Serum fibroblast growth factor 21 in human obesity: regulation by hyperinsulinemia and relationship with glucose and lipid oxidation
Marek Straczkowski, Monika Karczewska-Kupczewska, Agnieszka Adamska, Agnieszka Nikolajuk, Agnieszka Lebkowska, Elzbieta Otziomek, Maria Gorska & Irina Kowalska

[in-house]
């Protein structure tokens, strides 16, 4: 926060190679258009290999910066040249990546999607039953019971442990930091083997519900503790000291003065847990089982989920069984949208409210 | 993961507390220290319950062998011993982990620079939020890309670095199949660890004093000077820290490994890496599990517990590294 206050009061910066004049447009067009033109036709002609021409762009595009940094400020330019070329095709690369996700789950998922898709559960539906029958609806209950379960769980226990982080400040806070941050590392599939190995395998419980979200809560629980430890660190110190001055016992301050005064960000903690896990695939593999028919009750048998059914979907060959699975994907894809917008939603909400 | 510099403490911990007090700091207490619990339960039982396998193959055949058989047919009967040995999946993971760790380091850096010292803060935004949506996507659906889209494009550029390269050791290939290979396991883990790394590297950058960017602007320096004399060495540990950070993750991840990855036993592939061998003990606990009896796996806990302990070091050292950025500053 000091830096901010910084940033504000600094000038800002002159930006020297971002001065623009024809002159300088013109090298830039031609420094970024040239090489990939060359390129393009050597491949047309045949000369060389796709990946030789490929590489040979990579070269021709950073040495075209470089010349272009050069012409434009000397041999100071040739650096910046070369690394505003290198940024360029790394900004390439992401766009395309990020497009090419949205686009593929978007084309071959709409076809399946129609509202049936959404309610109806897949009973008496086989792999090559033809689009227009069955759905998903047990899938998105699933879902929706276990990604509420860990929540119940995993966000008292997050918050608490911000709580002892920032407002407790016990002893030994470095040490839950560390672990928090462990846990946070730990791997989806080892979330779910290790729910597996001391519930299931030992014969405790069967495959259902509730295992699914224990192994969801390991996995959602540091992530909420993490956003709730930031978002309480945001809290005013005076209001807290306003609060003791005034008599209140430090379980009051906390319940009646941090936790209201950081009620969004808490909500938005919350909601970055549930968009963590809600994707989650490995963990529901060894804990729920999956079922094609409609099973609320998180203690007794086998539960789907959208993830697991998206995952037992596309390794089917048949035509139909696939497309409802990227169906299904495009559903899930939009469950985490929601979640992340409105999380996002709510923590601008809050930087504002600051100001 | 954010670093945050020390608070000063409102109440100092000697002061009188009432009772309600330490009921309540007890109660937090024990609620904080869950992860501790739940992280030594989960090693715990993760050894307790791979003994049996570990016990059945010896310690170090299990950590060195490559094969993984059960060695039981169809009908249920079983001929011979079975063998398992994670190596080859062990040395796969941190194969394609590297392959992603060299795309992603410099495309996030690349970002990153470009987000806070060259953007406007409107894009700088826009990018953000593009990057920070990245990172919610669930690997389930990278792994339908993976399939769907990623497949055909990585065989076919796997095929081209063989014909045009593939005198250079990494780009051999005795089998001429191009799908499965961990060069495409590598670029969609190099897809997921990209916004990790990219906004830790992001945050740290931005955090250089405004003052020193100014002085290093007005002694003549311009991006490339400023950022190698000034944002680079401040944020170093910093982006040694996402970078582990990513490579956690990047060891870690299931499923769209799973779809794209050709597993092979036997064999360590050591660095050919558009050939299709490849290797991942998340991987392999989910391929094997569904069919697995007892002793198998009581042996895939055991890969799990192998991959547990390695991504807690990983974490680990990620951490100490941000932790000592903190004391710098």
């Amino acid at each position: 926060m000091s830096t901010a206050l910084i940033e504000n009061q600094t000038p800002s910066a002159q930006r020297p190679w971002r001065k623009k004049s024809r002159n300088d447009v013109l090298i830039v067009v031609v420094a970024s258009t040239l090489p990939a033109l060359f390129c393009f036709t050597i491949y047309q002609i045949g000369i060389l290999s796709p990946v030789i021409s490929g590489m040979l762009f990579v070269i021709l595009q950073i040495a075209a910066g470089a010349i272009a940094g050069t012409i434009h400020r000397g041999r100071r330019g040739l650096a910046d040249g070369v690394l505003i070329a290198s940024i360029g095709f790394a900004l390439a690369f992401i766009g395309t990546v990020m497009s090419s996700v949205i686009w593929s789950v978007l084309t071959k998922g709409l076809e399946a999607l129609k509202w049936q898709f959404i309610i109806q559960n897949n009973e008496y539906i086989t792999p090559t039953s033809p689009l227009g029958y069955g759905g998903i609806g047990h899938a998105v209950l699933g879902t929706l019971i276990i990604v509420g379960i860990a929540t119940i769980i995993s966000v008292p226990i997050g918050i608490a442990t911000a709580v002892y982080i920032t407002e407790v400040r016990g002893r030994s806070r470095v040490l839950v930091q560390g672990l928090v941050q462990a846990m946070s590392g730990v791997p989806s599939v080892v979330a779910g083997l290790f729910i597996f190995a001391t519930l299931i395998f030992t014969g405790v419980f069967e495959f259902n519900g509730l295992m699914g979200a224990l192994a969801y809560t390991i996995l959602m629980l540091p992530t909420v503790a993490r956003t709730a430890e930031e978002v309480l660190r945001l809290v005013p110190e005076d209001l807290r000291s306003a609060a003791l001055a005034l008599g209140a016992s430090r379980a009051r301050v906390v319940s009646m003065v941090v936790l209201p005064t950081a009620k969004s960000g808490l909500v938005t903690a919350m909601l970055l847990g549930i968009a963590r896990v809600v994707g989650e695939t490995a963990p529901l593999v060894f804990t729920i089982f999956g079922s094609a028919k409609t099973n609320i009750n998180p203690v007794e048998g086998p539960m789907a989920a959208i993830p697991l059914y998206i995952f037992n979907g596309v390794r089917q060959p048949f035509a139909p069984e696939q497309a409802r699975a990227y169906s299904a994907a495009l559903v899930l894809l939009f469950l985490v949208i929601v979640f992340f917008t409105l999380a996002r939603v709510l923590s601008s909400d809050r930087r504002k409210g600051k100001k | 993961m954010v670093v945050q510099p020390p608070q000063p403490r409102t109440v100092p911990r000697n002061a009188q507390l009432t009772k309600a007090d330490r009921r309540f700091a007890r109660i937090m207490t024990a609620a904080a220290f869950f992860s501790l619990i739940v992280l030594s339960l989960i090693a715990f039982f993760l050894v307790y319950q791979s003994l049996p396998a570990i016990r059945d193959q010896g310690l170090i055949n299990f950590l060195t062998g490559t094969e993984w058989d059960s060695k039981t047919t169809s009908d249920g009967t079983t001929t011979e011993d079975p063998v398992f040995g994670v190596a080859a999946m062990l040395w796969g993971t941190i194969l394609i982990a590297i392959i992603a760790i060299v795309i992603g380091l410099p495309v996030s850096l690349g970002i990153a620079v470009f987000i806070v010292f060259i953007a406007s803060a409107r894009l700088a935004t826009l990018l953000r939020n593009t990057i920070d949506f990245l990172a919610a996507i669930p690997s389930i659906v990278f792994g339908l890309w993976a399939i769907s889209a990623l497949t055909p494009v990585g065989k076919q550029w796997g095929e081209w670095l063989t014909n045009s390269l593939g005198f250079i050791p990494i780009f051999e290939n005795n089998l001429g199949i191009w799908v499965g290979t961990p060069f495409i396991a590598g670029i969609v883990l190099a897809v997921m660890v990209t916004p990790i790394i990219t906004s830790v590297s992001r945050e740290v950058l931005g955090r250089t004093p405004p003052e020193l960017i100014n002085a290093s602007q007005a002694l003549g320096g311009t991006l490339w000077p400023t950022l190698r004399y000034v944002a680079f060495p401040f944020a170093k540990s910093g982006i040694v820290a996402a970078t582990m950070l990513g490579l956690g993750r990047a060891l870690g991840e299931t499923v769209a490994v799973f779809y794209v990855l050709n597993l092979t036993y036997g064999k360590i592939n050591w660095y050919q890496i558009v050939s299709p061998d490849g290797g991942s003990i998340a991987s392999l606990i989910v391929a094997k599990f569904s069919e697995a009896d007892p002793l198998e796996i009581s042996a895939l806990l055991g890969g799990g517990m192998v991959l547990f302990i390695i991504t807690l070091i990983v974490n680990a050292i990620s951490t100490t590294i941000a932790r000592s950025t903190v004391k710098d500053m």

Fibroblast growth factor 21 (FGF21) might increase glucose uptake in adipocytes and reduce plasma glucose and triglycerides in animal models of diabetes. The aim of the present study was to assess serum FGF21 concentration in lean and obese subjects, its regulation by hyperinsulinemia and relationship with insulin sensitivity and glucose and lipid oxidation. We examined 76 subjects with normal glucose tolerance, 36 lean (BMI <25 kg/m2) and 39 overweight or obese (BMI between 25 and 40 kg/m2). Euglycemic hyperinsulinemic clamp and indirect calorimetry in the baseline state and during last 30 min of the clamp were performed. An increase in respiratory quotient (ΔRQ) in response to insulin was used as a measure of metabolic flexibility. Serum FGF21 was measured in the baseline state and after the clamp. Fasting serum FGF21 did not differ between the lean and obese groups. Hyperinsulinemia resulted in an increase in serum FGF21 in the obese (P=0.0002), but not in the lean group (P=0.33). In consequence, post-clamp serum FGF21 was higher in the obese subjects (P=0.0002). Fasting FGF21 was related to waist circumference (r=0.26, P=0.023), fasting insulin (r=0.31, P=0.01) and triglycerides (r=0.39, P=0.001). Post-clamp FGF21 was associated with BMI (r=0.42), waist circumference (r=0.46, both P<0.001), fasting insulin (r=0.28, P=0.031), lipid oxidation during the clamp (r=0.25, P=0.039), the change in glucose oxidation in response to insulin (r=−0.25, P=0.043) and ΔRQ (r=−0.26, P=0.029). In the obese group, correlations between fasting FGF21 and a change in glucose oxidation (r=−0.35, P=0.034) and lipid oxidation (r=0.32, P=0.049) in response to insulin were observed. Our data show that serum FGF21 is associated with insulin resistance-related abnormalities of human obesity.